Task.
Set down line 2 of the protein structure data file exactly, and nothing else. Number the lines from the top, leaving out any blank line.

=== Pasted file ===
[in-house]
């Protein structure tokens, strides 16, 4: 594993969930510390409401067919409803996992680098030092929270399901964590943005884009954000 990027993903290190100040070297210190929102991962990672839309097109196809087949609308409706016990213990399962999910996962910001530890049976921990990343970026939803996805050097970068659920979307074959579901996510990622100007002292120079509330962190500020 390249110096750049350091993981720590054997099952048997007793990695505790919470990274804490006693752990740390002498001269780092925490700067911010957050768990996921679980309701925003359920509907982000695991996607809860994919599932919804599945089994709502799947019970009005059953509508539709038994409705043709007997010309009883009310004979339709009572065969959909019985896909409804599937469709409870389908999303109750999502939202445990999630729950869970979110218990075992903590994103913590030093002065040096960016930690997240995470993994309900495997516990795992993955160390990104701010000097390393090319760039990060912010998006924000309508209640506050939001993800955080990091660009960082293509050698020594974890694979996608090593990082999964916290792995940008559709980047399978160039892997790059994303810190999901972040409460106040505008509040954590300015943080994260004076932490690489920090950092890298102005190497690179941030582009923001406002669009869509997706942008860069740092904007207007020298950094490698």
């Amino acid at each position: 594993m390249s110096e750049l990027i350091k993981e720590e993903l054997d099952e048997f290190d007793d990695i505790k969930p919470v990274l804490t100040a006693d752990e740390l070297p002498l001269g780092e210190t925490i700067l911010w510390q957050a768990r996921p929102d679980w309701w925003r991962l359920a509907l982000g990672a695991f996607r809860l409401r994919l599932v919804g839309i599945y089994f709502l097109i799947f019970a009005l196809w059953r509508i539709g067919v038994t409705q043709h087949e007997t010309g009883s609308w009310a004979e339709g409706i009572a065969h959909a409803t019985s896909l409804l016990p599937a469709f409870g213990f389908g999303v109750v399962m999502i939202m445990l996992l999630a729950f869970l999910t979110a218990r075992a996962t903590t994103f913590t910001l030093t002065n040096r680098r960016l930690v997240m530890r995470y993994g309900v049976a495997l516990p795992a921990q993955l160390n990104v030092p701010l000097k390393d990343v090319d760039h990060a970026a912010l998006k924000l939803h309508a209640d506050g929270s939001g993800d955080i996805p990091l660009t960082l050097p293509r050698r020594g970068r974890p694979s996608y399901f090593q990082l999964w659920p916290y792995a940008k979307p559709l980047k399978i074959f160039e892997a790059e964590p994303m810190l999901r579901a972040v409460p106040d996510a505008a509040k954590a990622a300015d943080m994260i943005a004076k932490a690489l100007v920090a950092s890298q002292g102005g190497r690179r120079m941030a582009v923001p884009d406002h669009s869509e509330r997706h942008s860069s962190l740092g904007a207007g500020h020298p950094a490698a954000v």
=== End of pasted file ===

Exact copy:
């Protein structure tokens, strides 16, 4: 594993969930510390409401067919409803996992680098030092929270399901964590943005884009954000 990027993903290190100040070297210190929102991962990672839309097109196809087949609308409706016990213990399962999910996962910001530890049976921990990343970026939803996805050097970068659920979307074959579901996510990622100007002292120079509330962190500020 390249110096750049350091993981720590054997099952048997007793990695505790919470990274804490006693752990740390002498001269780092925490700067911010957050768990996921679980309701925003359920509907982000695991996607809860994919599932919804599945089994709502799947019970009005059953509508539709038994409705043709007997010309009883009310004979339709009572065969959909019985896909409804599937469709409870389908999303109750999502939202445990999630729950869970979110218990075992903590994103913590030093002065040096960016930690997240995470993994309900495997516990795992993955160390990104701010000097390393090319760039990060912010998006924000309508209640506050939001993800955080990091660009960082293509050698020594974890694979996608090593990082999964916290792995940008559709980047399978160039892997790059994303810190999901972040409460106040505008509040954590300015943080994260004076932490690489920090950092890298102005190497690179941030582009923001406002669009869509997706942008860069740092904007207007020298950094490698």